Results from the last several tests have shown slight but consistent elevations in blood sugars so reducing sugars and carbs are important lifestyle adjustments to make. Cholesterol counts as well as markers for kidney function are rising so those too need to be kept in check.

About 8 months ago, he started complaining about lower back pain. Having never experienced chronic pain before, he did not understand what could be happening, so he went to his new General Practitioner (GP). She suggested it was his mattress and referred him to physical therapy (PT) to learn how to sleep. Seriously?! Not, strengthen your core, not watch your lifting and bending, not O-L-D syndrome… but learn how to sleep? Has he not mastered that in 55 years? This was crazy talk, so he ignored it.

He did research hundreds of mattresses and we invested in one of the new hybrid beds only to discover that our old mattress was defective but that is another article for the future. With the new mattress came some relief but the pains persisted with little explanation.

6 weeks ago, he started complaining about radiating pain from the back through the side and into the front of his abdomen. Along with the pain came bouts of nausea. Back to the GP he goes. She data enters the information into her system and proposes an ultrasound test of his lower abdomen along with a referral to a nephrologist to inspect the kidney.

The nephrologist office is also part of John’s Hopkins so he is pleased to get the referral until he finds out that he will not be seen for 4 months. Again, a reminder that U.S healthcare has the same challenges that Canadian healthcare does. People can die of their diseases long before they are diagnosed if they all wait 4 plus months for specialists to be available. So, he keeps that appointment but schedules with another one sooner figuring if something is discovered, he can use the 2nd opinion. There is still a wait, but the middle of June is better than the end of August for sure.

In the meantime, the pain worsens. I hear Alex Trebek’s interview on the evening news where he describes his first symptoms of pancreatic cancer were pains radiating from the back, through the side and into the front. As I research further, some of my husband’s rising blood counts can be symptoms of the same disease. For over 8 months, he has been reporting back pain and rising blood counts and now he is experiencing increased pains. He decides to go back to the doctor to plead for a more complete scan than the upcoming ultrasound. The doctor admits that her entry of data is not enough to override the suggested tests, so she must force additional information into the system in order to submit for the expanded scan. Success, it has been approved but now one day prior to the Ultrasound, he cannot get both tests on the same day and will have to return the following week.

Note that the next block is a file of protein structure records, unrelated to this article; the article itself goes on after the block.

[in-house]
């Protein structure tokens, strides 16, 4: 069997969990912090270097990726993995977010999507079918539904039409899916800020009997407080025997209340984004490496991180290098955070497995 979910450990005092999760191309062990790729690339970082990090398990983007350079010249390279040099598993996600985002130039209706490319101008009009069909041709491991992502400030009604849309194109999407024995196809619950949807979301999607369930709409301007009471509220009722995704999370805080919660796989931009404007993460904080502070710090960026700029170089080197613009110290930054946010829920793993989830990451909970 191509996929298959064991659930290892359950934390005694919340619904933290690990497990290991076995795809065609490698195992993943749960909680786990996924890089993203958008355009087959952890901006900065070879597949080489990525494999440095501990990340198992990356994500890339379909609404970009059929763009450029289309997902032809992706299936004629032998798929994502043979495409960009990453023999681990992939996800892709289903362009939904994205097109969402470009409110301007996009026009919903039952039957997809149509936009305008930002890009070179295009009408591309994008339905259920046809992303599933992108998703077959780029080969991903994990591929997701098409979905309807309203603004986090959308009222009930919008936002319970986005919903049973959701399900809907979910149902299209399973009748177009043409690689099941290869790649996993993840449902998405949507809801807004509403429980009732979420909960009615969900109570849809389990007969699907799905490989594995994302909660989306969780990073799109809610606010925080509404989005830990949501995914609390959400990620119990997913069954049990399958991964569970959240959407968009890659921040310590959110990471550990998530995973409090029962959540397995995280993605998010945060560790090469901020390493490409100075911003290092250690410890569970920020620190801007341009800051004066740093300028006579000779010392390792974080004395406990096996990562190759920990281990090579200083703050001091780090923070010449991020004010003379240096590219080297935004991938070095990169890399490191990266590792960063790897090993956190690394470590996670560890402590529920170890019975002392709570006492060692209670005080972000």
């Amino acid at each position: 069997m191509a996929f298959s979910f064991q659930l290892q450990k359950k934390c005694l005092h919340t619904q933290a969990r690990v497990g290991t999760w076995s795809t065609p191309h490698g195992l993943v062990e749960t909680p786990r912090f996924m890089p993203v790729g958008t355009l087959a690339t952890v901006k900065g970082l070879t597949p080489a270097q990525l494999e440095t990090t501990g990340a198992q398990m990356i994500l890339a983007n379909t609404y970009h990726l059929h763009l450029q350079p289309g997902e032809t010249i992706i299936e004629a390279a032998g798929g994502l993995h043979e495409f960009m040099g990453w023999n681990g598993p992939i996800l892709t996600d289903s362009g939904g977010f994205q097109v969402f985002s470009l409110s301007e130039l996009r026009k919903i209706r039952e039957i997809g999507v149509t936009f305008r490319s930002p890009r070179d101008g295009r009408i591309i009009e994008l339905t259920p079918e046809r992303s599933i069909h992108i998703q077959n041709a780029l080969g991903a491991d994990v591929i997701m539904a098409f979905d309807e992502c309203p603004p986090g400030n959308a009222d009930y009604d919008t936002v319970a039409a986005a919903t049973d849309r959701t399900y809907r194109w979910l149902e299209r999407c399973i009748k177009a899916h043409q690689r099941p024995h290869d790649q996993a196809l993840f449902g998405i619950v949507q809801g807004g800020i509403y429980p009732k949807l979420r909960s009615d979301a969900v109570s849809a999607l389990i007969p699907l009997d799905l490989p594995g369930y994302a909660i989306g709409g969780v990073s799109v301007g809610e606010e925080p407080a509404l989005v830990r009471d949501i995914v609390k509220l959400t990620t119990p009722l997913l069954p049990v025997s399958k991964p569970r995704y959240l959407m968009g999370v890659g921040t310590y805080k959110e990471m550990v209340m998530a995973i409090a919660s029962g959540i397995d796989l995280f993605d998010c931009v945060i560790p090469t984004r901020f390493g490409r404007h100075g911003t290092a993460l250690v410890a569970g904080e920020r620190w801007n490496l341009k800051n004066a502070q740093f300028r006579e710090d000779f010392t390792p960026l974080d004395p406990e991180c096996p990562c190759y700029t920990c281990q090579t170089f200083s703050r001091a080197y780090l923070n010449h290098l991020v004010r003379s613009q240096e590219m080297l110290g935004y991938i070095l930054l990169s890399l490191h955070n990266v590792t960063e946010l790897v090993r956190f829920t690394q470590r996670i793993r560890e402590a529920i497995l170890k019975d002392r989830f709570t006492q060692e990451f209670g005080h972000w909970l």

Nervous and impatient, I decide to search for alternative explanations. Perhaps the symptoms are not related. Perhaps there are multiple things going on simultaneously. While the tests are the smartest way to quickly rule in or out potentially catastrophic illnesses, as I learned from my daughters MRI, you also have to look for things that may not be as obvious. With my research, I hit pay dirt. I discover that the SI Joint could cause his recent and long-term back pains. That would mean his blood tests are unrelated and will still need monitoring and lifestyle changes to keep in check but all of that is better than pancreatic cancer, kidney disease or some other internal illness. I feel a moment to breathe easier and hope the scans prove out my theory.

Bingo! Both the ultrasound and the CT scan show “unremarkable” results for all the organs. There is inflammation of the joints in and around the hip and further tests may be required to determine if Arthritis is the cause, but we can live with that.

Now we have a baseline image for the future and were able to rule out significant organ ailments at one time. Isn’t this far more efficient and effective than the death by 10,000 pin pricks approach? Can’t help but think it is cheaper for the consumer too.

As I noted in my previous article about the ACA, the system needed to change to protect patients from predatory insurance practices. The birth of the medical administration industry is a direct result of the melted down version of the ACA implementation and has brought on new challenges. When will leadership develop a plan that balances the needs of patients (all patients of all incomes, education levels, and races) and those of a capitalistic insurance industry? Great minds from business, science, medicine and government can solve this problem when politics are removed. U.S. citizens need to demand more from our healthcare and our leaders to ensure our children have better choices and have the needed programs to care for us, as we age, and their families, as they grow.